The privileged service is completely under sysadmin control, while still allowing users to run test or private versions of Flux even in multi-user mode.
More fine grained administrative control of privilege. For example, simple filesystem access controls may be used to limit which users are allowed to run multi-user without preventing these users from launching Flux instances altogether.
Arbitrary users can run multi-user instances of Flux, thus allowing users to share their jobs
For the purposes of this RFC there are four main user roles:
- owner, instance owner, or resource owner
The user under which a Flux instance is running, not privileged. This user is considered the owner of all resources to which the Flux instance is running.
- system owner
The user under which the system instance of Flux is running. The default owner of all resources on the system.
- guest user, or guest
A user wishing to use services or run work in a Flux instance when they are not the instance owner.
- superuser, or root
A user with access to perform required privileged operations during multi-user execution, such as gaining credentials of other users, system setup or initialization, container manipulation, etc. Typically the root user.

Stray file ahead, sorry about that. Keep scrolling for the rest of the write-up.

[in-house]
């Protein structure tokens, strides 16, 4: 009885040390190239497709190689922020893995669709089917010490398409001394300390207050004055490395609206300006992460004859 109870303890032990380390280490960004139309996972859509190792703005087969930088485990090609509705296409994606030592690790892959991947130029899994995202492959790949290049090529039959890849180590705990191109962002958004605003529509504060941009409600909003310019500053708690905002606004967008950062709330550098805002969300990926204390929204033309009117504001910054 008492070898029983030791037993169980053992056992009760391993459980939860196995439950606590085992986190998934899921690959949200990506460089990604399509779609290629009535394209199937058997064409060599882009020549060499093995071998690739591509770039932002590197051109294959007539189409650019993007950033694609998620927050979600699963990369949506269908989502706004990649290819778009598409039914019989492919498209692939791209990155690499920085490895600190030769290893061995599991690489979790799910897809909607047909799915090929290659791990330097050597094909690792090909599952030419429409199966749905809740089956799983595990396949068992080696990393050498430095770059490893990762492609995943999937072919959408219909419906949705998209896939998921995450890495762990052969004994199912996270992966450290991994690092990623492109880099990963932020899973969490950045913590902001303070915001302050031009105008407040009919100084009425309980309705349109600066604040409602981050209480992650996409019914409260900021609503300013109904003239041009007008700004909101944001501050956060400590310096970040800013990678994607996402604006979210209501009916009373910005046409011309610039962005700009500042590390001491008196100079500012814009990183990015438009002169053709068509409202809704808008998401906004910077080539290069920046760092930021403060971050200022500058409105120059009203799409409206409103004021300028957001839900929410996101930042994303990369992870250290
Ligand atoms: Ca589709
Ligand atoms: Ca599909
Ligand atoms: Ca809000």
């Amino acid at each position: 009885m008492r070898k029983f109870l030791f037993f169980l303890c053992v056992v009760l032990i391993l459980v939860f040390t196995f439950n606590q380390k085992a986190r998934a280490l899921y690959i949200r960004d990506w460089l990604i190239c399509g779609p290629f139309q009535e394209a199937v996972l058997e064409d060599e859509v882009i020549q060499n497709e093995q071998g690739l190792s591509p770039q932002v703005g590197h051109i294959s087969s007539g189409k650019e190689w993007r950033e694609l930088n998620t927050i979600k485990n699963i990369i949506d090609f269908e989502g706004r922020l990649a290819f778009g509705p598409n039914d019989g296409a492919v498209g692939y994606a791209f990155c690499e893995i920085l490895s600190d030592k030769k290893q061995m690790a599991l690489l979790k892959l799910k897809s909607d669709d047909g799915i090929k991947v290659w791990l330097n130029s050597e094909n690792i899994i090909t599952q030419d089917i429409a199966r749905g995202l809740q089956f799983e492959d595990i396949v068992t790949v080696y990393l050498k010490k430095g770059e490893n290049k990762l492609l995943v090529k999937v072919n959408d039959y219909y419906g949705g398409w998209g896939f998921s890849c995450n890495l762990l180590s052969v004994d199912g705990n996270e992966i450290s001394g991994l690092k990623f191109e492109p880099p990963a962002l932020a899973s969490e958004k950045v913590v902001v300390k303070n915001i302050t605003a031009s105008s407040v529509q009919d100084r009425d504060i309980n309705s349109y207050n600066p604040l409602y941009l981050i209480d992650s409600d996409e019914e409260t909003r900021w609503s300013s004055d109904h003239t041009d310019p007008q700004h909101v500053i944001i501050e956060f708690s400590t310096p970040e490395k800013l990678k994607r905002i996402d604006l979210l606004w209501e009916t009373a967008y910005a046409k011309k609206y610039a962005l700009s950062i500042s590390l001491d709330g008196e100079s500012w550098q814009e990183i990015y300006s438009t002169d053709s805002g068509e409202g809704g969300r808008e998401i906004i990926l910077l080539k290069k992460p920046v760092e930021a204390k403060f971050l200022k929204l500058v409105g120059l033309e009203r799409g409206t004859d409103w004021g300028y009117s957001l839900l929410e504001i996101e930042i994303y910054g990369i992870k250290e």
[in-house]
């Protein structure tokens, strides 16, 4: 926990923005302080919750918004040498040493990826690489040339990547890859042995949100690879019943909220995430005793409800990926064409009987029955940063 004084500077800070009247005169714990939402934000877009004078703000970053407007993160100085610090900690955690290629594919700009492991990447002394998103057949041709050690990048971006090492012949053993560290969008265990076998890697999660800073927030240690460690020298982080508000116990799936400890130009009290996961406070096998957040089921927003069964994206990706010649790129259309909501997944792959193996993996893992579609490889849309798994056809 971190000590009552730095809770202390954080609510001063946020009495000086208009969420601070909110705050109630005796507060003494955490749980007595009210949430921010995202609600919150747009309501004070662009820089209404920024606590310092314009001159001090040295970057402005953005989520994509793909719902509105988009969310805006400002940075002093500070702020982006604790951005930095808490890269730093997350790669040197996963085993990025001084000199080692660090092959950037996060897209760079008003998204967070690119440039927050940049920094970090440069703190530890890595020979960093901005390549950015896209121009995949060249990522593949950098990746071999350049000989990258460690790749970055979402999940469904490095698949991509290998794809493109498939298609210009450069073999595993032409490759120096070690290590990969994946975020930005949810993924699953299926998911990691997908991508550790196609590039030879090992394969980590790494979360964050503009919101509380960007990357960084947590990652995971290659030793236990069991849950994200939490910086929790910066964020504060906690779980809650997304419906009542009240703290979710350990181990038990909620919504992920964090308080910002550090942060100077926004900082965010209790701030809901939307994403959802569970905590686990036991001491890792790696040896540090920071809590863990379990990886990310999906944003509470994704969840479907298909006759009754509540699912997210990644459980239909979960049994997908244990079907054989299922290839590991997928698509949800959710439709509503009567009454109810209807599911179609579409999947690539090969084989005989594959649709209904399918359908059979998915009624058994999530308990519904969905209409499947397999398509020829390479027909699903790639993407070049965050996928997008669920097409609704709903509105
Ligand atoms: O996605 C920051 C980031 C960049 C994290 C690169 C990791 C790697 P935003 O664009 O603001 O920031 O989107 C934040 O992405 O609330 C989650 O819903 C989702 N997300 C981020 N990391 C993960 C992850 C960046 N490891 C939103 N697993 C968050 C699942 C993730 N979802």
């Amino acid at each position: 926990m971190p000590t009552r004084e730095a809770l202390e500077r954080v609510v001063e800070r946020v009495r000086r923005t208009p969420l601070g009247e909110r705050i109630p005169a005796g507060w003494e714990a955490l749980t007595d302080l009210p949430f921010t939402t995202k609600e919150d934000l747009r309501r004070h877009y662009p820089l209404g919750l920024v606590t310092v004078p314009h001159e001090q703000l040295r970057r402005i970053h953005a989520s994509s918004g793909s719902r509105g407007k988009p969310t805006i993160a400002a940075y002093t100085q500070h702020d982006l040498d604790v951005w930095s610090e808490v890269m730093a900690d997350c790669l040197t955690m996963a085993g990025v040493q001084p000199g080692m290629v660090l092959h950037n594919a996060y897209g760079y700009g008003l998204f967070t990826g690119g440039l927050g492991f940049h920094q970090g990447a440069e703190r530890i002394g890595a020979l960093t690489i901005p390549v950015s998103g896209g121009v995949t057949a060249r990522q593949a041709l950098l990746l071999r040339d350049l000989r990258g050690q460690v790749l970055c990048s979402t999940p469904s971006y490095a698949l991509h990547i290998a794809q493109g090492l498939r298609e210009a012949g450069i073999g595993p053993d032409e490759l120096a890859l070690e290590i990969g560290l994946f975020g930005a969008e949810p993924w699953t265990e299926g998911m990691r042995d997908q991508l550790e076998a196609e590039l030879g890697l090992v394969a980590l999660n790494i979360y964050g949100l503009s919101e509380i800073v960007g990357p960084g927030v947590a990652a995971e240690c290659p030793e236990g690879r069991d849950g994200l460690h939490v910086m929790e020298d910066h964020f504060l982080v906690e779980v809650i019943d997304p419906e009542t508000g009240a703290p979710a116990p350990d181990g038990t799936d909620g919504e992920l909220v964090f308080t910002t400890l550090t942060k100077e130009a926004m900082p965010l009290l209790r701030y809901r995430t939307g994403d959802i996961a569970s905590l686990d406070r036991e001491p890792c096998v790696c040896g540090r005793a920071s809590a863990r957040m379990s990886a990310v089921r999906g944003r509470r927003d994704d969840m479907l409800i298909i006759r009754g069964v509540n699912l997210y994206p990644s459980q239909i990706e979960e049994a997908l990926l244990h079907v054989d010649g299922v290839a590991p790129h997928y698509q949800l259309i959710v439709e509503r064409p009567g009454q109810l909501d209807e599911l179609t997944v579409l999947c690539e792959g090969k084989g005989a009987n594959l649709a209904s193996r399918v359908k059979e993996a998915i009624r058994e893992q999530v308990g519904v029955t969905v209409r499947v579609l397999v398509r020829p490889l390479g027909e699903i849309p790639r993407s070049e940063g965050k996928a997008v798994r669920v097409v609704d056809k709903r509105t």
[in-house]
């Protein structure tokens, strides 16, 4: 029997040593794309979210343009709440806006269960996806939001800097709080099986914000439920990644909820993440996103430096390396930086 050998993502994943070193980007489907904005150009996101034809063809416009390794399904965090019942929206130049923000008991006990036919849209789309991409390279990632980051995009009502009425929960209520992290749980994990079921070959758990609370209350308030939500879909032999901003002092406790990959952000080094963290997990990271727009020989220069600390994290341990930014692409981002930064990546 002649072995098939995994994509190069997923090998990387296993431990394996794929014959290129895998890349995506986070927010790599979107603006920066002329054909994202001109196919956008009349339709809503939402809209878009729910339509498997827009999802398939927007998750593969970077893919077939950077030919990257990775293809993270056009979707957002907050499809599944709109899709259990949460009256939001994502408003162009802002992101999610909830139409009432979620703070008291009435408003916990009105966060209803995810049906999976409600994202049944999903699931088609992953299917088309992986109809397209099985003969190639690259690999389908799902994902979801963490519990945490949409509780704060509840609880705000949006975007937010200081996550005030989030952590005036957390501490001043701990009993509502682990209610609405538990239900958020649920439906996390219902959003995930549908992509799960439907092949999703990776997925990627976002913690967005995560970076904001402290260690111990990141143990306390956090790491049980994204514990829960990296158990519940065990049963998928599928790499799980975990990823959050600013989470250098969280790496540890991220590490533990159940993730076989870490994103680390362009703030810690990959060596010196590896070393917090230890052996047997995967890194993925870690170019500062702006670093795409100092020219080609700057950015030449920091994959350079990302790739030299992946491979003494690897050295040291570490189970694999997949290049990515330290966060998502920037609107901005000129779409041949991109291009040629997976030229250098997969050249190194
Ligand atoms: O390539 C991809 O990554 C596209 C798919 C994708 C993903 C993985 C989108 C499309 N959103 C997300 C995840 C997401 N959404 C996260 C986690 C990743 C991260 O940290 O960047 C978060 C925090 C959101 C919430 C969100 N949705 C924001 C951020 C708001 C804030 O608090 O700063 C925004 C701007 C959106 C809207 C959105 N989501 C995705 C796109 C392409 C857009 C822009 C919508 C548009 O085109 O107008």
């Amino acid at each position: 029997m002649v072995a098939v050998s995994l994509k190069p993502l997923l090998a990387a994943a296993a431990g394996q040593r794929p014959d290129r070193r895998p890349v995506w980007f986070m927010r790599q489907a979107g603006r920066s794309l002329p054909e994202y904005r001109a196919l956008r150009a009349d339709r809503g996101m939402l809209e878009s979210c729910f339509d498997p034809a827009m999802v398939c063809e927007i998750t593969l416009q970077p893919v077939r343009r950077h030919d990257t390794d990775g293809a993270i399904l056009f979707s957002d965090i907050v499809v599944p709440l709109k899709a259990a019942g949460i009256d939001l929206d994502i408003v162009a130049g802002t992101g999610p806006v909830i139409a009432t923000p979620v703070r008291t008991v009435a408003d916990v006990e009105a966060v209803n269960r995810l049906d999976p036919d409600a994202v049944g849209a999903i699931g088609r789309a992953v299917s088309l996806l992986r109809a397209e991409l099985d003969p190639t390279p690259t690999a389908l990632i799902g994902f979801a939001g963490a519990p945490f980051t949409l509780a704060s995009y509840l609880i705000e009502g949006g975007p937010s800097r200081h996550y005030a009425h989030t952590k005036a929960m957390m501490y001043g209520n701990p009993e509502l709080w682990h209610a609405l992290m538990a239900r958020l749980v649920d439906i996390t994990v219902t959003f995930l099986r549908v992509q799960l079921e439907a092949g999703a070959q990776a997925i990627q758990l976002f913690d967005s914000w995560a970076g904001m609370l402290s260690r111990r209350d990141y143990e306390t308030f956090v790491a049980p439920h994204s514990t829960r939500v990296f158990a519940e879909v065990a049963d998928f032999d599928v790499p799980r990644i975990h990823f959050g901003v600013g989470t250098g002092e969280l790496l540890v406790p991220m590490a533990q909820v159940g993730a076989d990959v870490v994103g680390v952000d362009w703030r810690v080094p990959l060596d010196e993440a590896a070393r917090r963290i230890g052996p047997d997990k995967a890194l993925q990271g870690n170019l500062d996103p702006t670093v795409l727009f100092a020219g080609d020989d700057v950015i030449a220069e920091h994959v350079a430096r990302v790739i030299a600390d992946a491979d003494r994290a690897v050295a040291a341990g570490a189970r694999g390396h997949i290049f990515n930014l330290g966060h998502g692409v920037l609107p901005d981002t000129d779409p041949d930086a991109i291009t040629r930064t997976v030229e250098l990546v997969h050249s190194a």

The Flux Security IMP SHALL be implemented with the following overall design
The IMP SHALL be an independent Flux Framework project, with the ability to be tested standalone
The IMP SHALL be implemented as an executable,
flux-imp, which MAY be installed with setuid permissions in cases where multi-user Flux is required.
The IMP SHALL accept and process data using stdin, to avoid putting sensitive data on the command line or environment.
Implementation of the IMP as a separately installed, setuid executable
allows sysadmin control over where and how the IMP is enabled. If the
flux-imp executable is not installed, or installed without
setuid bits enabled, then multi-user Flux is simply not available, though
single user instances of Flux will still operate. The file permissions,
access controls, or SELinux policy of
flux-imp may also be
manipulated to restrict access to a user or group of users. For instance,
a site may configure permissions such that only a
flux user has execute
permissions, thus allowing a multi-user system instance running as
but disallowing sub-instance jobs access to multi-user capabilities.